Smurf2 inhibition enhances chemotherapy and radiation sensitivity in non-small-cell lung cancer

Kunal R. Chaudhary, Connor J. Kinslow, Haiying Cheng, Jose M. Silva, Jiyang Yu, Tony J. Wang, Tom K. Hei, Balazs Halmos, Simon K. Cheng

Research output: Contribution to journalArticlepeer-review

2 Scopus citations


Lung cancer has been the most common cancer worldwide for several decades. The outcomes of patients with locally advanced lung cancer remain dismal, and only a minority of patients survive more than 5 years. However, tumor therapeutic resistance mechanisms are poorly studied. Identification of therapeutic resistance pathways in lung cancer in order to increase the sensitivity of lung tumor cells to therapeutic agents is a crucial but challenging need. To identify novel genes that modulate the response to platinum-based therapy, we performed a genome-wide high-throughput ribonucleic acid interference (RNAi) screen via transfection of human lung cancer (PC9) cells with a viral short hairpin RNA (shRNA) library. We further validated a potential target via 3-(4,5-dimethylthiazol-2-yl)-2,5-diphenyltetrazolium bromide (MTT) and clonogenic survival assays on PC9 and A549 lung tumor cells transfected with small interfering RNAs (siRNAs) to successfully downregulate protein expression and then treated with increasing doses of cisplatin or X-ray radiation. We determined protein expression by immunohistochemistry (IHC) after chemoradiotherapy and analyzed gene expression-based survival outcomes in two cohorts of human non-small-cell lung cancer (NSCLC) patients. The screen identified several targets involved in epithelial-to-mesenchymal transition (EMT), including Smurf1, Smurf2, YAP1, and CEBPZ, and glycolytic pathway proteins, including PFKFB3. Furthermore, we found that the small molecule proteasome inhibitor bortezomib significantly downregulated Smurf2 in lung cancer cells. The addition of bortezomib in combination with cisplatin and radiation therapy in PC9 and A549 cells led to an increase in deoxyribonucleic acid (DNA) double-strand breaks with increased numbers of γ-H2AX-positive cells and upregulation of apoptosis. Finally, we found that Smurf2 protein expression was upregulated in situ after treatment with cisplatin and radiation therapy in a relevant cohort of patients with stage III NSCLC. Additionally, Smurf2 gene expression was the strongest predictor of survival in patients with squamous NSCLC after chemotherapy or chemoradiotherapy. We successfully identified and validated Smurf2 as both a common modulator of resistance and an actionable target in lung cancer. These results suggest the urgent need to investigate clinical Smurf2 inhibition via bortezomib in combination with cisplatin and radiation for patients with locally advanced NSCLC.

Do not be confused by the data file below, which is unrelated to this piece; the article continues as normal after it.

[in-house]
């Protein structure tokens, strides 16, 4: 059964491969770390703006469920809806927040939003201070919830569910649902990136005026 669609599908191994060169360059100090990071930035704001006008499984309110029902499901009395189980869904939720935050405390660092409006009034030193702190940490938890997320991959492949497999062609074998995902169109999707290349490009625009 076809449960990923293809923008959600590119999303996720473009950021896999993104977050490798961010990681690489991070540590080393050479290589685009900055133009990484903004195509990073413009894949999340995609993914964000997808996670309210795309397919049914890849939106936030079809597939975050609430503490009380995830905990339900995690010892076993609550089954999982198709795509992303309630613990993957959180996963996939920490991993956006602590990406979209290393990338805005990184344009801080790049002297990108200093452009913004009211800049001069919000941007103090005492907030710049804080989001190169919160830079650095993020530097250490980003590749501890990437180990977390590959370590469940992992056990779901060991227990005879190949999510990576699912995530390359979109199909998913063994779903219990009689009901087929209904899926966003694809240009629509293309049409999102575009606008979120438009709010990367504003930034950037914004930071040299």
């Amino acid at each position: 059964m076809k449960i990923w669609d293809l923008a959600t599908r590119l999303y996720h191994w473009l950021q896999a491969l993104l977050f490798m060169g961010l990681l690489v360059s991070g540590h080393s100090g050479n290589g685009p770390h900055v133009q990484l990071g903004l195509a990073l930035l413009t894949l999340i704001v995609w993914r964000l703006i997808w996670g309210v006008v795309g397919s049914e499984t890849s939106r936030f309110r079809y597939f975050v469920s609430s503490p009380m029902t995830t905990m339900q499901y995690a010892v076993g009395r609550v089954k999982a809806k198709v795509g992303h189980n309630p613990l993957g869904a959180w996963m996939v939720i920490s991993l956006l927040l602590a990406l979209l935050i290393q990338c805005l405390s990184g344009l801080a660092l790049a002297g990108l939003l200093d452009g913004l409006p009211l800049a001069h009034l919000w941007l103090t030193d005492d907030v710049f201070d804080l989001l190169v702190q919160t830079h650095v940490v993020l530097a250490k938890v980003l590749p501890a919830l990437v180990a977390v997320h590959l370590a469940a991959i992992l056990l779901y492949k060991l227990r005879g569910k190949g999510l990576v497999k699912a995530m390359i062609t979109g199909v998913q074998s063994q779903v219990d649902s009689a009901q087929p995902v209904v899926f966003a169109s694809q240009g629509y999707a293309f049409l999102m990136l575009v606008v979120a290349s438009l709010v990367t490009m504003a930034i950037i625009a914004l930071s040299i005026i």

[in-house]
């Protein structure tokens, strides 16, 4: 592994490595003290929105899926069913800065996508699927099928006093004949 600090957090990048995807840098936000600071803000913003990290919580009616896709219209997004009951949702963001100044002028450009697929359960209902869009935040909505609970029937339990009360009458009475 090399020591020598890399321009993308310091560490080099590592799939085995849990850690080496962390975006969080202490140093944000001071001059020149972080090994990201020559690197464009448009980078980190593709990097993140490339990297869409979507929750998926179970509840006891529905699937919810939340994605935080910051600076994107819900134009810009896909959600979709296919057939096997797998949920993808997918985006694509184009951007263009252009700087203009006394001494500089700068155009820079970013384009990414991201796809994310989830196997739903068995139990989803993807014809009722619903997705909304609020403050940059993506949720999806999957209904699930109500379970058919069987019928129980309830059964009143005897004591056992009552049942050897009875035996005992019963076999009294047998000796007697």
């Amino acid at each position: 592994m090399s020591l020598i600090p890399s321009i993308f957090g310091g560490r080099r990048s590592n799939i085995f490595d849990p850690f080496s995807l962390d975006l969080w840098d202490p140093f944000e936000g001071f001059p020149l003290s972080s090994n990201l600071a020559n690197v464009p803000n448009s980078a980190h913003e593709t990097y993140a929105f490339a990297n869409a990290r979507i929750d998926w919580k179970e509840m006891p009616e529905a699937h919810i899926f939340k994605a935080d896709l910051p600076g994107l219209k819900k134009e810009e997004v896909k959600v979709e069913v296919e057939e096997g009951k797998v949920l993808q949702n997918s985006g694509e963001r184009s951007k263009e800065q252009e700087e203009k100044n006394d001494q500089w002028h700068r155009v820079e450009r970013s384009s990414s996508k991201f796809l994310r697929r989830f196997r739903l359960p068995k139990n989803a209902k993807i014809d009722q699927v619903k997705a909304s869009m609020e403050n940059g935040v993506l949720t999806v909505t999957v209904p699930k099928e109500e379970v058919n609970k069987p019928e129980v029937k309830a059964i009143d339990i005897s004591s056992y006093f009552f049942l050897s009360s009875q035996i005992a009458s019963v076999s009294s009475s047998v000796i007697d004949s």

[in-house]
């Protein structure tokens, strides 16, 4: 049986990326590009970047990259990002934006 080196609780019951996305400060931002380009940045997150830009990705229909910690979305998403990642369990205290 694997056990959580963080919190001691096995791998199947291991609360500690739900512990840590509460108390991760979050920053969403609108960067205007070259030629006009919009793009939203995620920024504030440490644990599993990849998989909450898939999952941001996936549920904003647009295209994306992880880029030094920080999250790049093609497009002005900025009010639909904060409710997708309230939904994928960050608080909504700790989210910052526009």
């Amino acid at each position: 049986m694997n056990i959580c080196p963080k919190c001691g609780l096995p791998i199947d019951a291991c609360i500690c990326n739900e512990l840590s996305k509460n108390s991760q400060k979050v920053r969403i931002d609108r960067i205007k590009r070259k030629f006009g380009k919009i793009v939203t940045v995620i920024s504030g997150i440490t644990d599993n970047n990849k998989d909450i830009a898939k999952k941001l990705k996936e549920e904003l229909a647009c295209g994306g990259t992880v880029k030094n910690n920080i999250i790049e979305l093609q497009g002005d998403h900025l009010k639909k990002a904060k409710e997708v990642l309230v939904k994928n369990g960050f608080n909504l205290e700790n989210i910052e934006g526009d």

Original languageEnglish (US)
Article number10140
JournalScientific reports
Issue number1
StatePublished - Dec 2022

ASJC Scopus subject areas

  • General


Dive into the research topics of 'Smurf2 inhibition enhances chemotherapy and radiation sensitivity in non-small-cell lung cancer'. Together they form a unique fingerprint.

Cite this